Two cheers for Industrial Strategy

The British government published its “Building our Industrial Strategy” green paper on Monday, and the internet has been awash with opinion ever since. Some positive responses from within industry will be gratifying for the Prime Minister – and UK industry has been crying out for a strategy for some time. Theresa May will have suspected some nagging questions over the effects of Brexit and some criticism of the limited scope of some of the measures set out too, so the call to action of a green paper – the invitation for debate and refining – can be deemed a success. The UK is finally talking about a real industrial strategy and it seems to have productivity, STEM and our unique blend of research opportunities and infrastructure needs at its heart. The government will be listening intently to how the debate plays out until the consultation officially closes on 17th April.

In terms of acknowledging the significance of the UK productivity gap, the paper emphasises that the solution won’t simply be a matter of making people work harder. Japanese workers are not known for their laziness and Japan is the only G7 country less productive than Britain, according to figures from the ONS. The more complex reality is that the productivity gap is really a technology gap, and SMEs in the UK have fallen behind the other advanced economies in making the upgrades to their systems necessary for keeping the UK competitive internationally. The economic case for increased investment in automation is well-established (Deloitte’s From Brawn to Brains report claims that every job lost to the technology produces four others in the UK, each with an annual salary worth £10,000 more on average than the one job replaced)

Making the political case will require courage and good leadership, of course – and any investment requires a level of faith and stability in the system. The suggestion from the Green Paper is that the government is waking up to the reality of this and is taking active steps towards addressing it.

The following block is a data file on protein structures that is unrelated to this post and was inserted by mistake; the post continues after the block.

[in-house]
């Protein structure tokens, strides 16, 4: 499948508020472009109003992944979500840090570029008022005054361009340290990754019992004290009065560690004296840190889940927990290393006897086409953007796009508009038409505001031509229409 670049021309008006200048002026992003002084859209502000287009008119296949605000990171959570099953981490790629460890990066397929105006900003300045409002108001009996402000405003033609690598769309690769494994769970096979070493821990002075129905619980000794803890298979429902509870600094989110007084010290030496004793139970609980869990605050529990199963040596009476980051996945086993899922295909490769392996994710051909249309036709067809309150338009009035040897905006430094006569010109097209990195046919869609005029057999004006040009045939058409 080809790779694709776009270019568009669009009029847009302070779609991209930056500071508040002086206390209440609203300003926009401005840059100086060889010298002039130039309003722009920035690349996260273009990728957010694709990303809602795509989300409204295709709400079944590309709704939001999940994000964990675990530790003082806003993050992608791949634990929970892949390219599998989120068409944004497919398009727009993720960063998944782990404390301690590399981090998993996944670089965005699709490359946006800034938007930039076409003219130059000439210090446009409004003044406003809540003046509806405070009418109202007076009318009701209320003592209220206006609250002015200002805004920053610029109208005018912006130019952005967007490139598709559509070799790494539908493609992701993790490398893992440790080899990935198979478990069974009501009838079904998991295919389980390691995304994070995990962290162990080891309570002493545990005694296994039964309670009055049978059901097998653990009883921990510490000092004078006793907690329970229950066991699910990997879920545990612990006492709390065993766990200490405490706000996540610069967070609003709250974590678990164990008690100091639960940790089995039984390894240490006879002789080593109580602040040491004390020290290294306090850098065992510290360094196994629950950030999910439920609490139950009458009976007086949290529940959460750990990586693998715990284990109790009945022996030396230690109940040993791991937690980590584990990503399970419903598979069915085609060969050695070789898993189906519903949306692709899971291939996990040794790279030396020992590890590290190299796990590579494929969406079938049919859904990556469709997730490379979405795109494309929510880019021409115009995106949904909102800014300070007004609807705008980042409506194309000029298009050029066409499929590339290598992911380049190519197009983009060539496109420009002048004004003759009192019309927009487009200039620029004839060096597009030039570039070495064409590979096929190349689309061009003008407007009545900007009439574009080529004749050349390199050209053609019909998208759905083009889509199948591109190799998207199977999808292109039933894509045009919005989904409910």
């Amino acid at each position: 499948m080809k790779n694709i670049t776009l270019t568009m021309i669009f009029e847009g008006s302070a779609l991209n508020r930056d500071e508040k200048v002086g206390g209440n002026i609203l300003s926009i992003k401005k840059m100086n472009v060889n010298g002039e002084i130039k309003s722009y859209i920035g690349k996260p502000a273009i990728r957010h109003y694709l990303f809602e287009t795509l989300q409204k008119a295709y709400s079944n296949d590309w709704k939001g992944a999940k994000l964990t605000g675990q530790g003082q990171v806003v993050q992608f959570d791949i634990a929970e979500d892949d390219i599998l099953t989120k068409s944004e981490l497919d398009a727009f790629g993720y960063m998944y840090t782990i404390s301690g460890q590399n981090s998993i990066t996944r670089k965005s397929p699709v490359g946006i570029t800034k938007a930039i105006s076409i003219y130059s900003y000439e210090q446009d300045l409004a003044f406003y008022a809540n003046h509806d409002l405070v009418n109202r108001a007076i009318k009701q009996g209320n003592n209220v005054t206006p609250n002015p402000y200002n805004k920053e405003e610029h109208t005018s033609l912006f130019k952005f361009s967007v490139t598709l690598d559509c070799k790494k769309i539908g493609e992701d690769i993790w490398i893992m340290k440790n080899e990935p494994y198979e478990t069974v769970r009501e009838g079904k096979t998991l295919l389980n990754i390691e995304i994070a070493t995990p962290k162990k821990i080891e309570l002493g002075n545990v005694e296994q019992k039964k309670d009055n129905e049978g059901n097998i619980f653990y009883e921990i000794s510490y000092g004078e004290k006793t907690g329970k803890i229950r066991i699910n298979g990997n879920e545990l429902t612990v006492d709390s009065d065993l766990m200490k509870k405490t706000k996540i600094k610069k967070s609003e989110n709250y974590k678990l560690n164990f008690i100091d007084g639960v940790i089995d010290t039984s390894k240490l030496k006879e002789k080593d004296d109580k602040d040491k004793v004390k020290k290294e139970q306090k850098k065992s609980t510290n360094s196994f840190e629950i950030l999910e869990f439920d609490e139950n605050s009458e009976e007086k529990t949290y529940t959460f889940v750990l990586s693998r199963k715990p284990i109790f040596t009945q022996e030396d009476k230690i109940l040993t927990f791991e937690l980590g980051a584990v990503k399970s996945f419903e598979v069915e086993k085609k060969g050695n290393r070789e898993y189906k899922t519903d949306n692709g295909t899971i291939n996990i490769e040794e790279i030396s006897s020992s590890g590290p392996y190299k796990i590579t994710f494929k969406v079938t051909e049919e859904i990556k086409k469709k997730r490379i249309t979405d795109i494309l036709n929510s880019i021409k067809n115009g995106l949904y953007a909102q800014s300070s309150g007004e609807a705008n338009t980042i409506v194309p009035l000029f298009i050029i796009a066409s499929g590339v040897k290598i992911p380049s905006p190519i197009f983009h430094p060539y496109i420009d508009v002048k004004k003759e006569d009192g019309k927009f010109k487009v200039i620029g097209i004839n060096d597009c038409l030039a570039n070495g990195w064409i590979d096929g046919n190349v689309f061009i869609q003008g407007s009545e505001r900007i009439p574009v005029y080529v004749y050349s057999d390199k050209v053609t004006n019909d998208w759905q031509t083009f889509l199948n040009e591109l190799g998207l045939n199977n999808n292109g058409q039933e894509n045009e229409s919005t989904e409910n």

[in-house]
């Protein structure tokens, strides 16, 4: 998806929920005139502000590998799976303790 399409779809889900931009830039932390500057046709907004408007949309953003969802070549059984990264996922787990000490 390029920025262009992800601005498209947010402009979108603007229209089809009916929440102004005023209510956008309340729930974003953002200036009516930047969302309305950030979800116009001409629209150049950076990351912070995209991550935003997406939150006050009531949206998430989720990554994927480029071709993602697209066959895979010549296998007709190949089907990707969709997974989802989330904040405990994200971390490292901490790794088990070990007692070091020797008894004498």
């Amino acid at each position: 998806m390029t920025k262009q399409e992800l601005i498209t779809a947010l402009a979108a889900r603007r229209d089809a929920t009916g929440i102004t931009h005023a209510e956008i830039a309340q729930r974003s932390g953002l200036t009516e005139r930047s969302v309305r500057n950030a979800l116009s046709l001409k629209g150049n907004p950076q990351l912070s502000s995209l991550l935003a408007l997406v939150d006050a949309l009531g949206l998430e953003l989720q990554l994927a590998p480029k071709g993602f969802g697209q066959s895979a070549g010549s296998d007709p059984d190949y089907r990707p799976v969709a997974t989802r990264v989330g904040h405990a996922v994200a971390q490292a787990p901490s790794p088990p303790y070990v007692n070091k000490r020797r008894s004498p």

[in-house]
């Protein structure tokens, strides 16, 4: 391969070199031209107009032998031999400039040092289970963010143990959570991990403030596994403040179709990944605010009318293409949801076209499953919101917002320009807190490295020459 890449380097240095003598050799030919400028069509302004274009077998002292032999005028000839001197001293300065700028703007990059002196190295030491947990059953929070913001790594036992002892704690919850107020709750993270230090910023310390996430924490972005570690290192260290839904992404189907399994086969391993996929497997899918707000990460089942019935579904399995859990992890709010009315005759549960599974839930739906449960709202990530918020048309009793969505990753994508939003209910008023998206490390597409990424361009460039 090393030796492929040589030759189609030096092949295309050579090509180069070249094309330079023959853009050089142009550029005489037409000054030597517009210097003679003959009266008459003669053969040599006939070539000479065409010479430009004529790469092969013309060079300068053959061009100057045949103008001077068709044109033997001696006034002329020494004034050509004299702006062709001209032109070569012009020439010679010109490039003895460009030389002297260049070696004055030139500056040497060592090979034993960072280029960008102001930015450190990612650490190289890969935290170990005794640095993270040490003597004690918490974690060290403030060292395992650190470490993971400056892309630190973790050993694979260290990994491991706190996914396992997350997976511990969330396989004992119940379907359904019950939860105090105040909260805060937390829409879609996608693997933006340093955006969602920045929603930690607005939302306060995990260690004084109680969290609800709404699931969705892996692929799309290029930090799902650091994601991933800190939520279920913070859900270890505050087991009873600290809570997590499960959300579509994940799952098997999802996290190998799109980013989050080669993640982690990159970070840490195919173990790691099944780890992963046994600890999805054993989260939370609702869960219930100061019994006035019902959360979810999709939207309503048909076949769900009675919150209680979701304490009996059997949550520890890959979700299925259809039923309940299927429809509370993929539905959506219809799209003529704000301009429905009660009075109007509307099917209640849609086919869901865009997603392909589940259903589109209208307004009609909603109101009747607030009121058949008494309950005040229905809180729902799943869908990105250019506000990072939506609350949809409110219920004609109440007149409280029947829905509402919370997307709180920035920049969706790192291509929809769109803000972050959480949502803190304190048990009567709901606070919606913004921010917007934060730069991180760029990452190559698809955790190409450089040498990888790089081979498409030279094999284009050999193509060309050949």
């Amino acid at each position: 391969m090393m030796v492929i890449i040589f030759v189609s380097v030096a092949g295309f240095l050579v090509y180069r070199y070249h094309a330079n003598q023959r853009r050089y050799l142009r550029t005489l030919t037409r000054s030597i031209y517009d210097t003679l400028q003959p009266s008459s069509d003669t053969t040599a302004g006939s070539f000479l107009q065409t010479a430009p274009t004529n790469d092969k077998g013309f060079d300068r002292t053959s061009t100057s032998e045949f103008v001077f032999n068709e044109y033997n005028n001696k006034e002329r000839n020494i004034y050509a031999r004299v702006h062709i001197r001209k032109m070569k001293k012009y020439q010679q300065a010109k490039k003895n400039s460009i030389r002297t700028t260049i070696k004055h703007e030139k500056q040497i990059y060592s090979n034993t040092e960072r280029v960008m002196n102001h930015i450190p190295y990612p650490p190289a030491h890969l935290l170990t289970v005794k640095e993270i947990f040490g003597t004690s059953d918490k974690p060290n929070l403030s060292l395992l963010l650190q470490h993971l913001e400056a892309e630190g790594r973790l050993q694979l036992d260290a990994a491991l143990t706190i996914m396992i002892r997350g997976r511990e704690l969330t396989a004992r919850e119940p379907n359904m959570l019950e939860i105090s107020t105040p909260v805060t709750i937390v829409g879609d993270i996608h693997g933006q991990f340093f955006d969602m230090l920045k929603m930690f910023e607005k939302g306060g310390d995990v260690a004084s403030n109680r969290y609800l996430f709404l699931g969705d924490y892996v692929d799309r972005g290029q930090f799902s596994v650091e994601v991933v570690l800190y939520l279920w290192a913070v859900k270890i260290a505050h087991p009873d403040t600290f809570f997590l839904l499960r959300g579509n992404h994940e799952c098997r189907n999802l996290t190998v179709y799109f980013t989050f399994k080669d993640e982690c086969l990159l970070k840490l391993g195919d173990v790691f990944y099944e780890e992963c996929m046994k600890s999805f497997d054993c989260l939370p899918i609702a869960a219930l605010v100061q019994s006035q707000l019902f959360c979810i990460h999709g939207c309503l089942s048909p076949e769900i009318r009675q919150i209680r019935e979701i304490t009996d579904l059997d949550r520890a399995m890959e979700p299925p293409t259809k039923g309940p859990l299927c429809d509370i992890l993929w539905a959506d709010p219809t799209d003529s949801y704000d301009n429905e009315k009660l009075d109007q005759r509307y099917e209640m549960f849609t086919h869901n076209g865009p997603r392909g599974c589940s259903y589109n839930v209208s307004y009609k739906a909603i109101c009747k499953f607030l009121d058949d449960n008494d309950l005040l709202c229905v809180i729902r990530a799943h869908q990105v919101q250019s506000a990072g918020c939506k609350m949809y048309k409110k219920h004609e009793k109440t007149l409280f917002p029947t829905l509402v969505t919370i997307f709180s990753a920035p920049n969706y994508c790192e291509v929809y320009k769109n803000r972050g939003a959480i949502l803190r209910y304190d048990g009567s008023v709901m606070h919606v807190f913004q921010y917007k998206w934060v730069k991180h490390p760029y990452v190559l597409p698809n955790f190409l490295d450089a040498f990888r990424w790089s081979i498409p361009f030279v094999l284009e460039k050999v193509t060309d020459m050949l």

So, what concrete STEM measures does the strategy suggest? The headline-grabber is the £170m for new government funding for Institutes of Technology. Notable for being one of the few new spending commitments in the proposal, the initiative is designed to provide a technical alternative to the now virtually ubiquitous academic education. This is exactly what UK manufacturing needs. Developments in industry have been accelerating dramatically over the last few years, and keeping the hardware and software in top-level manufacturing plants up to date is now a full-time job that requires specialist teams. Even the nature of the maintenance teams is evolving – where once the roles of Operational and Information technologists were entirely distinct they are now increasingly converging, to the extent that the students of today may well make their debuts on factory floors tended to by Technologists that feel as comfortable building a robotic arm as they do coding new drivers for it.

If the plans go ahead and the money is well-used then it will represent a very positive first step in the right direction for UK Manufacturing. Clearly, increasing automation represents the immediate future of industry (as demonstrated by the dramatic gains being made by companies that have embraced the technology most fully) and from our vantage point it looks as though that trend will continue long into the future. Nevertheless, we live in an age of change and any society serious about safeguarding its future prosperity itself could do a lot worse than to invest more money in educating its young people – whether that education is technical or academic. We will be watching how this aspect of the new Industrial Strategy plays out very carefully indeed. For now though we’re just happy to be finally talking about the Industrial Strategy we’ve needed for so long!


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